Wednesday, May 02, 2007

Condi And George : The Price For Rice's Loyalty To The Bush Dynasty

A new book, Twice As Good: Condoleezza Rice and Her Path To Power, By Marcus Mabry, examines, amongst other issues, the severe price Condi Rice has paid for her loyalty to President George W. Bush.

But it's unlikely that her involvement with the Bush administration, and her disastrous role in the selling, and continuation, of the Iraq War, the failure to prevent the 9/11 attacks and her inability to force Israel to take the final steps towards peace with the Palestinians, have destroyed her career.

Post-White House, Rice will have the pick of positions with any number of Washington DC think tanks and policy boards. She would also be welcomed back to the oil corporations, with open arms, that she once once worked for, and has helped during her time in the Bush administration. No doubt she would be richly rewarded.

The book also takes an indepth look at the Bush-Rice relationship, and the presumably platonic love affair they've shared through some of the most dramatic and tumultuous events of the past three decades - 9/11 and the Iraq War being the two most obvious examples.

There's an extract from the book up at MSNBC. Here's a few excerpts :

During the 2000 campaign, (Rice) had planned to advise Bush informally; instead, Rice ended up leading his foreign policy team. "In a political sense, I think he kind of courted her," said Carson. "He really went after her. He's very charming."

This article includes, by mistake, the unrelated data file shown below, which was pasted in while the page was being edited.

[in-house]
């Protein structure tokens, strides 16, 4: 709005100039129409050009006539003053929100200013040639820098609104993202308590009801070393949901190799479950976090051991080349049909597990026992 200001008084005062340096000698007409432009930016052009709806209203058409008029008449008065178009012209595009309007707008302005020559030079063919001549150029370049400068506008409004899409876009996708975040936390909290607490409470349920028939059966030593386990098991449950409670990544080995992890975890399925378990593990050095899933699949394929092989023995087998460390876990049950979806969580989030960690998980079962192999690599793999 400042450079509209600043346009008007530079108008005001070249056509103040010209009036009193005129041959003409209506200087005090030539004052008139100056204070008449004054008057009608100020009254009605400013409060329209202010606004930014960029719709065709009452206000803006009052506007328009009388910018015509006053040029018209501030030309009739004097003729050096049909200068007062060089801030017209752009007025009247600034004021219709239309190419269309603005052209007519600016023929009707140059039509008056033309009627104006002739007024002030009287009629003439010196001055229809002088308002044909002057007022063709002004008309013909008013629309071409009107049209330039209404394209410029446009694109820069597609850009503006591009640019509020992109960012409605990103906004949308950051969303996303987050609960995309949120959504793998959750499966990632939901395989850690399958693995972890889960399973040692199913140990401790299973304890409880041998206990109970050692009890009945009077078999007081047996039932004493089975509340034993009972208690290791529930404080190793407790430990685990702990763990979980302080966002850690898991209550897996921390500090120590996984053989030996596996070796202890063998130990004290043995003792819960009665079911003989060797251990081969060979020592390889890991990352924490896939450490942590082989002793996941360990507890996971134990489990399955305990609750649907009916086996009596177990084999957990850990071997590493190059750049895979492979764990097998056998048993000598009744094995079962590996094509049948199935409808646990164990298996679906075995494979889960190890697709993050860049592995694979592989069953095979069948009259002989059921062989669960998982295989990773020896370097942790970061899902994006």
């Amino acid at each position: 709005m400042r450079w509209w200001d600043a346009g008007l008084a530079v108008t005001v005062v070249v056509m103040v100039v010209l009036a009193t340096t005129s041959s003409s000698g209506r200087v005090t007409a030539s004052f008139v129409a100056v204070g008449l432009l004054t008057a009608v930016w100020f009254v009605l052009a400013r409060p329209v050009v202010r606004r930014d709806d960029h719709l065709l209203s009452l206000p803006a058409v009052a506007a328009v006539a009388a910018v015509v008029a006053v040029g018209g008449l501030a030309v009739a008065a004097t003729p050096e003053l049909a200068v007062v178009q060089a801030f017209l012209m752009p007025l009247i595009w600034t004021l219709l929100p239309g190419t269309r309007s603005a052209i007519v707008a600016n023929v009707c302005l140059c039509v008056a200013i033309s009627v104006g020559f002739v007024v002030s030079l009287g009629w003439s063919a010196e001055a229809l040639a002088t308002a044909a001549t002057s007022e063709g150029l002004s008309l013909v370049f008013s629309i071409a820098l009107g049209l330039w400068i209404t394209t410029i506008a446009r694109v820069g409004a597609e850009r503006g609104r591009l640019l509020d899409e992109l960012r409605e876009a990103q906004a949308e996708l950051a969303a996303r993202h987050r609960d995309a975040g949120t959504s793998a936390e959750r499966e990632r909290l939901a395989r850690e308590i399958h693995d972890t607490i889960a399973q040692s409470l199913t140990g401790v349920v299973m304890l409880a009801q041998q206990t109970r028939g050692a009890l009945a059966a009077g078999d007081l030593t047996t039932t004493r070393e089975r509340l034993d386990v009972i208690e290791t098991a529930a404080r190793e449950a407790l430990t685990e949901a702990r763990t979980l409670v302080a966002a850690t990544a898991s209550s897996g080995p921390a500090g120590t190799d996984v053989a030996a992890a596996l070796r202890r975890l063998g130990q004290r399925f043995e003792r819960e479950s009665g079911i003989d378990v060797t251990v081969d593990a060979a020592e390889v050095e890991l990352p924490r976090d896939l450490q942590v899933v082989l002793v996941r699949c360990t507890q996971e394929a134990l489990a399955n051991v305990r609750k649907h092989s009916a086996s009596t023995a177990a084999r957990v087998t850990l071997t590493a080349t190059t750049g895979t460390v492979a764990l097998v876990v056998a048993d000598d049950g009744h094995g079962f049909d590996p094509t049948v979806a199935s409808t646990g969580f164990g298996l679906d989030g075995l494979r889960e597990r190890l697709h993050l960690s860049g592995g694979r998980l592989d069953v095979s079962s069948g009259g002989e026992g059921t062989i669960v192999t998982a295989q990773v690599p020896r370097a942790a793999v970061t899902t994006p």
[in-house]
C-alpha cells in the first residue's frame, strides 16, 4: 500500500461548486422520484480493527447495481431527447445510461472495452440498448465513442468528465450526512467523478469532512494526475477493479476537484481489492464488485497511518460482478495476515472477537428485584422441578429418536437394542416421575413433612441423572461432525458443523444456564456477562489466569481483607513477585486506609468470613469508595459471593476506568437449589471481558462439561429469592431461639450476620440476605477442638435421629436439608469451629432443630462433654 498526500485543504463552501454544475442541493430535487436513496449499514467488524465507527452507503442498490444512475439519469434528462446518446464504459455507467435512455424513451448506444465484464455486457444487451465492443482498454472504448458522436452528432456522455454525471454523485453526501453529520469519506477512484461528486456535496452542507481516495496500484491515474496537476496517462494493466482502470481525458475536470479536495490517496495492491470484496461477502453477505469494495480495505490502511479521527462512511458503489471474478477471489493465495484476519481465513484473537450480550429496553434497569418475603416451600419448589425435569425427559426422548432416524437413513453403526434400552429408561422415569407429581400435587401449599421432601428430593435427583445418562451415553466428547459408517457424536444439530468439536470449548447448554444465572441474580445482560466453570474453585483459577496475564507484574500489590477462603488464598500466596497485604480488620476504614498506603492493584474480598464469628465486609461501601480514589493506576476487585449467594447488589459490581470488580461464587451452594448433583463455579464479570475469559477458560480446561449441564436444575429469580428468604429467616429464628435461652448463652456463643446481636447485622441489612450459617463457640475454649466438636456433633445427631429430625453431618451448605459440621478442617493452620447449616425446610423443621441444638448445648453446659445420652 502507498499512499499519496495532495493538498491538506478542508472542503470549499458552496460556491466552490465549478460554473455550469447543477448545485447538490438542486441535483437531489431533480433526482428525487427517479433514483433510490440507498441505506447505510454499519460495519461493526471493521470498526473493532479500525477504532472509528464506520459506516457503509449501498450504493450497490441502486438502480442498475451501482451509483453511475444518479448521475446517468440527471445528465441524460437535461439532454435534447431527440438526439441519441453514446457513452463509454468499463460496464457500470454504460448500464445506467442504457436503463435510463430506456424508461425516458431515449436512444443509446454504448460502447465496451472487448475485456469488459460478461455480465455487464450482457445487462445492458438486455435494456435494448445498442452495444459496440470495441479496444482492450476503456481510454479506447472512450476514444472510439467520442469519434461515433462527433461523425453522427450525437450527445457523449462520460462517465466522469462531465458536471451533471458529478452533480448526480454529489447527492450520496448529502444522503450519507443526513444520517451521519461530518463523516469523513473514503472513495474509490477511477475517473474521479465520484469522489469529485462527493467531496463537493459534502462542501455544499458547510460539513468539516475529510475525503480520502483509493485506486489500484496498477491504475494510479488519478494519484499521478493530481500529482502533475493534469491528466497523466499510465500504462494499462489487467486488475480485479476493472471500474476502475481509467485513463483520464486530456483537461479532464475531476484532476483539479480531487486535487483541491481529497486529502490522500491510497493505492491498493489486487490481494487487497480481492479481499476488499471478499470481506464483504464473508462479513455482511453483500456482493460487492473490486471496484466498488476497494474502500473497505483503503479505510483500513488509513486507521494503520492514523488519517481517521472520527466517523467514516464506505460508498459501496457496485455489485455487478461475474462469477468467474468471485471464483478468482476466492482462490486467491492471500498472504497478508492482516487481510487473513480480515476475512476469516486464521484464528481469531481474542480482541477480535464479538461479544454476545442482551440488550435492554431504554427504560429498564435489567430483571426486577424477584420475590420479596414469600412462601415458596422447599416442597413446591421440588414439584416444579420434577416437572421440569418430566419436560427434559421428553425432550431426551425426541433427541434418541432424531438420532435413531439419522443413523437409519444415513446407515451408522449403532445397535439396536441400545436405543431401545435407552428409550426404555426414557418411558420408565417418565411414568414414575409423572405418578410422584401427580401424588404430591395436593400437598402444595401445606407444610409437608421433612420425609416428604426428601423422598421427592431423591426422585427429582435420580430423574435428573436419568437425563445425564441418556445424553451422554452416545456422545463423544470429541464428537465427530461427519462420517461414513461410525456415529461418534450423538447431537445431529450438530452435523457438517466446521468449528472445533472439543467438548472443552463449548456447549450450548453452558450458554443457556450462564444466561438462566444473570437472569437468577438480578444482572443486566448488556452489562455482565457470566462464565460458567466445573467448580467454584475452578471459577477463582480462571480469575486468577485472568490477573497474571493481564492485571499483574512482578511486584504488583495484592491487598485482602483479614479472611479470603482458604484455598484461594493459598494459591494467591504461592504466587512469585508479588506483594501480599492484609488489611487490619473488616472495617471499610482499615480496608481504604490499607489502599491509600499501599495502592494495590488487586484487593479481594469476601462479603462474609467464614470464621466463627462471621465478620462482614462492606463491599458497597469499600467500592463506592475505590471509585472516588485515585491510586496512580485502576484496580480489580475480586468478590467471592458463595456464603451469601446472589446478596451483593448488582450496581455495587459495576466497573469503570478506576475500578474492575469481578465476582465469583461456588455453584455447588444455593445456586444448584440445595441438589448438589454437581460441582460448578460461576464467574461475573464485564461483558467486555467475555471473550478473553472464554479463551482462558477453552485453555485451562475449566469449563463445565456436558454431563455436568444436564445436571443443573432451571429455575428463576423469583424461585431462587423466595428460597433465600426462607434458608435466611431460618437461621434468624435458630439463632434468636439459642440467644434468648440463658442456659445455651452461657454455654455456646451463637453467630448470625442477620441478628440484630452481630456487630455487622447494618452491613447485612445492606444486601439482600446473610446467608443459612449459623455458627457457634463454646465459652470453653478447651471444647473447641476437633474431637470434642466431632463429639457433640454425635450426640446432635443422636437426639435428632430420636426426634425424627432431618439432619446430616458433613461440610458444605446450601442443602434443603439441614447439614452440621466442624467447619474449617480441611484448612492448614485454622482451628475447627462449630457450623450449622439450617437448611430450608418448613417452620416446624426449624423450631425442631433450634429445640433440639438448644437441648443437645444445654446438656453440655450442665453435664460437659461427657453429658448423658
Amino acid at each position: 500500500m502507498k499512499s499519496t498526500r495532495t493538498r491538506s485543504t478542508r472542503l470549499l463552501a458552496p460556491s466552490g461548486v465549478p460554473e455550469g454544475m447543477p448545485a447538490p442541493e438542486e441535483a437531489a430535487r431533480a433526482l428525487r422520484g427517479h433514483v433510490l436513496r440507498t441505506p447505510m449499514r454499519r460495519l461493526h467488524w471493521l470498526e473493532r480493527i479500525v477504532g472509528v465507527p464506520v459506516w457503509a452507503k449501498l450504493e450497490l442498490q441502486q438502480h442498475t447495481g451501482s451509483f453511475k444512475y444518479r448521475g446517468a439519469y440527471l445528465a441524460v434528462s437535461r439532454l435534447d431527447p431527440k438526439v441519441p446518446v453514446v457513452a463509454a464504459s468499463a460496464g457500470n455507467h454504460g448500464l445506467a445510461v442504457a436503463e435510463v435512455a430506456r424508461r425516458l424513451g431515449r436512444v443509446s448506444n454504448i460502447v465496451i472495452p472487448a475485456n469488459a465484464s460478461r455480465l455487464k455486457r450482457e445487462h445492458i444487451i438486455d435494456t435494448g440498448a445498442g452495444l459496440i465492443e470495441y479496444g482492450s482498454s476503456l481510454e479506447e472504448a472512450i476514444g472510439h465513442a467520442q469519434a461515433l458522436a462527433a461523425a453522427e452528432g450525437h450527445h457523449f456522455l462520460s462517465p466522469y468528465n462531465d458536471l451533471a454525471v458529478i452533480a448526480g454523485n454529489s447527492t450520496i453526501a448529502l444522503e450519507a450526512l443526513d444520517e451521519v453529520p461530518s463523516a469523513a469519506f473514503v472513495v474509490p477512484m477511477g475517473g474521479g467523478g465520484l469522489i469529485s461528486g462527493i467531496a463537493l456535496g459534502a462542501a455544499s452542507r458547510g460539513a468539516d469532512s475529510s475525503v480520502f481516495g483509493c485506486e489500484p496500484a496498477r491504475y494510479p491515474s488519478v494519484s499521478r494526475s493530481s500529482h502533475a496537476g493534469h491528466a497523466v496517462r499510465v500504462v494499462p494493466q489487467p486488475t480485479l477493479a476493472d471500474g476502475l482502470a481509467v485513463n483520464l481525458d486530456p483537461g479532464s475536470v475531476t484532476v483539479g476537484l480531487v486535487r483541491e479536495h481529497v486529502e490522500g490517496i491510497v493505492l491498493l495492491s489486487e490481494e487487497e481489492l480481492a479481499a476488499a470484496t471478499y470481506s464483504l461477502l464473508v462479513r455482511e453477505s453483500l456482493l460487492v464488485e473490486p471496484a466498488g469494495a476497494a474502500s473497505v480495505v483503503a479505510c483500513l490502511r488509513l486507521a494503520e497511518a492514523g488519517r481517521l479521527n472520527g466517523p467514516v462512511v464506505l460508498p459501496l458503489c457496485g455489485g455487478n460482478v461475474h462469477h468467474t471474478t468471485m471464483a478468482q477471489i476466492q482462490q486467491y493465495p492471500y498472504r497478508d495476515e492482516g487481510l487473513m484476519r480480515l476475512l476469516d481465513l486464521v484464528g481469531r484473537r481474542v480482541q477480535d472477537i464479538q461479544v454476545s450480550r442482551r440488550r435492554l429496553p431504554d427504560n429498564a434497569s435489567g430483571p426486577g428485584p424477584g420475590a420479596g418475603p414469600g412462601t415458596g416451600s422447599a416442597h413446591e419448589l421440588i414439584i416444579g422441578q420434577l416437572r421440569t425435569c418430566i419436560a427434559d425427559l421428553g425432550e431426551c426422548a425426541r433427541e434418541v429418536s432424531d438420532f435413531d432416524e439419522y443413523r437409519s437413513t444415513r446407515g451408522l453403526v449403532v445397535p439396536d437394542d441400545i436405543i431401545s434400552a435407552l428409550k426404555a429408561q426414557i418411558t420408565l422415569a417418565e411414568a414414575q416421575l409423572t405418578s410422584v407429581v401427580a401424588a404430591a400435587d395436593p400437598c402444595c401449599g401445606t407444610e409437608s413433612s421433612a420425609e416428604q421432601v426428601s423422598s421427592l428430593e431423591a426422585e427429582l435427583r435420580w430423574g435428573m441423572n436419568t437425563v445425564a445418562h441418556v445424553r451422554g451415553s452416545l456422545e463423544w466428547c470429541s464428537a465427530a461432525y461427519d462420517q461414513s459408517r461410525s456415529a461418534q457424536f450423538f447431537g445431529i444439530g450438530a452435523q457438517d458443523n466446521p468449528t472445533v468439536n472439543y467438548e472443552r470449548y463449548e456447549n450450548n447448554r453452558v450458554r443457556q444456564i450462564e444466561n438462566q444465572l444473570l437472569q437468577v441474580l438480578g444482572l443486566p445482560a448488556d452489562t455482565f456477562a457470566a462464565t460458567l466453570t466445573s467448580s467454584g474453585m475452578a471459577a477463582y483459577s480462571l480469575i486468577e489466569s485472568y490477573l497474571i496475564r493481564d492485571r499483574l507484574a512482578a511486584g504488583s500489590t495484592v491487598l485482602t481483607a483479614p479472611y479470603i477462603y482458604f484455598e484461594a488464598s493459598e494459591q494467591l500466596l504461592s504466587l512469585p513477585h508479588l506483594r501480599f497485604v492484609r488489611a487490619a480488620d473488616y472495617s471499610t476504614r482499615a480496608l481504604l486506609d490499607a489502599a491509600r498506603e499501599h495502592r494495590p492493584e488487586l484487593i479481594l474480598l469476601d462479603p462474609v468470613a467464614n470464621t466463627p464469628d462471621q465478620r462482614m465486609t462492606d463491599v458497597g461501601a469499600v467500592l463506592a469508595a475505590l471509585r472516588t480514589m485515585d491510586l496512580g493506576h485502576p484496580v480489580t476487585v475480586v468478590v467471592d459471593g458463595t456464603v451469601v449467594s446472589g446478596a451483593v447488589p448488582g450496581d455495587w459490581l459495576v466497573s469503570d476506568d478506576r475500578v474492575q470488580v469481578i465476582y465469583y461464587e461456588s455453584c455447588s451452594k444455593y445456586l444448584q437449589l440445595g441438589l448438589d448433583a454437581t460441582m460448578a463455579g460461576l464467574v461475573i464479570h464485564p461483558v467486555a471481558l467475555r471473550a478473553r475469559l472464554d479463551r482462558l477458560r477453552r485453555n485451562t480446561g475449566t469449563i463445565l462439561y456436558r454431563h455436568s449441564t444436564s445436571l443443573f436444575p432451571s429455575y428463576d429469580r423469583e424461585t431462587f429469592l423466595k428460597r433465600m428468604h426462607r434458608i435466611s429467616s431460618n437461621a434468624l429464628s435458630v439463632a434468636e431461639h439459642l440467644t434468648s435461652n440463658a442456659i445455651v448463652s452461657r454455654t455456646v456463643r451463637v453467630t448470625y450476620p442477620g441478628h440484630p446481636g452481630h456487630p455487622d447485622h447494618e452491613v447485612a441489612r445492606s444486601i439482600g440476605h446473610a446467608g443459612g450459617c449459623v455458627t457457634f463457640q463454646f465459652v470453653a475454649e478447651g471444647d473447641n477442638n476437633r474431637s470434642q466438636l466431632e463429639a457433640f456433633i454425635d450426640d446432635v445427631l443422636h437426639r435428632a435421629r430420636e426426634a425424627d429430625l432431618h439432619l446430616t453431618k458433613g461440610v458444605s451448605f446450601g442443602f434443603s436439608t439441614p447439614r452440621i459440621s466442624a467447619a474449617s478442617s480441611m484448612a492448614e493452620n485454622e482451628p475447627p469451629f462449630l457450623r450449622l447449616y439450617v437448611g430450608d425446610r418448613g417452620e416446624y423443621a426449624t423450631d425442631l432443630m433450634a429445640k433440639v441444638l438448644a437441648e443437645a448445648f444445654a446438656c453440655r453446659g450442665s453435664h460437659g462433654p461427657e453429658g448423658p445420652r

And Rice was drawn to Bush. "First of all, I thought he was wonderful to be around," she recalled, sitting on the couch in her State Department office. "He was warm and funny and easy to be around. I thought he had just an incredibly inquisitive mind ... You could barely finish an explanation before he was digging into it."

Bush was also a bad boy. And Rice, according to friends and family, had a thing for bad boys. That was why, as a 20-year-old grad student, she preferred her second Fighting Irish football player boyfriend to her first, said Jane Robinett, Rice's best Notre Dame friend: John "Dubie" Dubenetzky, cocky and handsome with wavy blond hair, was less deferential than Wayne Bullock, the sweet fullback who had moved Condi's boxes into Lewis Hall.

Rice's friends insisted the attraction to Bush was platonic, but Brenda Hamberry-Green, her Palo Alto hairdresser, who had spent years commiserating with Rice over how hard it was for successful black women to find a good man, noticed a change when Rice started working for Bush. "He fills that need," Hamberry-Green decided. "Bush is her feed."

But few couples better illustrated the old adage in the black community that a black woman had to be "twice as good to get half as far" than Rice and Bush. Condoleezza was the product of two lines of African American strivers who saw themselves as "aristocratic" but were not. She attended segregated schools until the tenth grade. From the age of three she had been a study in discipline.

Bush—the grandson of a U.S. senator, scion of a Connecticut Yankee family and a product of Andover, Yale, and Harvard Business School—was a gadabout until his fortieth birthday, when he decided it was time to stop drinking. Bush hadn't known who he was until he was 45, according to Rice's mentor, Brent Scowcroft, national security adviser to Bush Sr.